NHS England said some GPs had already started administering Covid vaccines to 16 and 17-year-olds, but that the oldest teenagers should wait to be contacted by their local clinic to arrange an appointment.
A letter from NHS bosses sent to GPs yesterday said they could now start offering the Covid vaccine to people in the age group.
Walk-in services at regional and local vaccination centres in England are expected to open to the age group from next week.
Health Boards in Wales are already sending out vaccine invites to 16 and 17-year-olds, officials said.
And in Scotland those in the age group are being told to register their interest via an online portal and will then be sent an appointment time by email or text. In Shetland, Orkney and the Western Isles they are being told to wait to be contacted by their local health board.
Dr Nikki Kanani, NHS medical director for primary care, said the health service is working to get 16 and 17-year-olds vaccinated ‘as swiftly as possible’.
‘I am pleased to say that one million children and young people will now be able to get the vaccine protecting themselves, their family and their friends,’ she said.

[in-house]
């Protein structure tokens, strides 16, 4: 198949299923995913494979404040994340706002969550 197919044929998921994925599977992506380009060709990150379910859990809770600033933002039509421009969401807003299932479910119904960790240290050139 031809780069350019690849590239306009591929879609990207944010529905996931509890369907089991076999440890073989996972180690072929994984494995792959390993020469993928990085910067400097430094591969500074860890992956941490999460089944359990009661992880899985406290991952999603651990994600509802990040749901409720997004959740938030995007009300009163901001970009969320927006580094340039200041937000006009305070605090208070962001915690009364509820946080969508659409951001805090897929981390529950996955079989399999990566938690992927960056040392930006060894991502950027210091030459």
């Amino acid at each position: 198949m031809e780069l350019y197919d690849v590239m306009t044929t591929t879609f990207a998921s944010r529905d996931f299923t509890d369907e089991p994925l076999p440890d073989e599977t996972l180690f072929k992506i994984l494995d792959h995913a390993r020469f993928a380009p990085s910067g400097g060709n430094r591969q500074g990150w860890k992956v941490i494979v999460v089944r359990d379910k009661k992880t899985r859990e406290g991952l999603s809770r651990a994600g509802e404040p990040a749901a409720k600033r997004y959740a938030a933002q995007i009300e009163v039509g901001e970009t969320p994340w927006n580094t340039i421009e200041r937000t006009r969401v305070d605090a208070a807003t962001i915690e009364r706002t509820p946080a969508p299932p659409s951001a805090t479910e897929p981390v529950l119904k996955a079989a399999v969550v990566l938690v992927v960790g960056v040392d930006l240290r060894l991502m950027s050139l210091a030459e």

‘The Covid vaccine is safe and effective and I urge anyone eligible of any age to come forward and take up the offer.’
Health Secretary Sajid Javid said: ‘The NHS has worked hard to put the JCVI’s independent and expert advice into action to roll out this new stage of our ground-breaking vaccination programme.
‘Now all 16 and 17-year-olds can join the rest of the country and get their jab to protect themselves and their loved ones.’
Sixteen and 17-year-olds are being offered the Pfizer vaccine because it is the only one approved by Britain’s medical regulator for the age group.
There are currently no concrete plans to offer them second doses, with the JCVI wanting to buy more time to understand the safety risks.
Some children have already been inoculated against the virus because those living with vulnerable adults have been able to get jabbed for weeks.
Pfizer’s vaccine has been linked to a rare side effect called myocarditis — inflammation of the heart muscle. Data from the US, which has been giving the jab to children for months, shows the complication affects one in 100,000 teenage boys after the first dose, but this rises to about one in 15,000 after the second dose.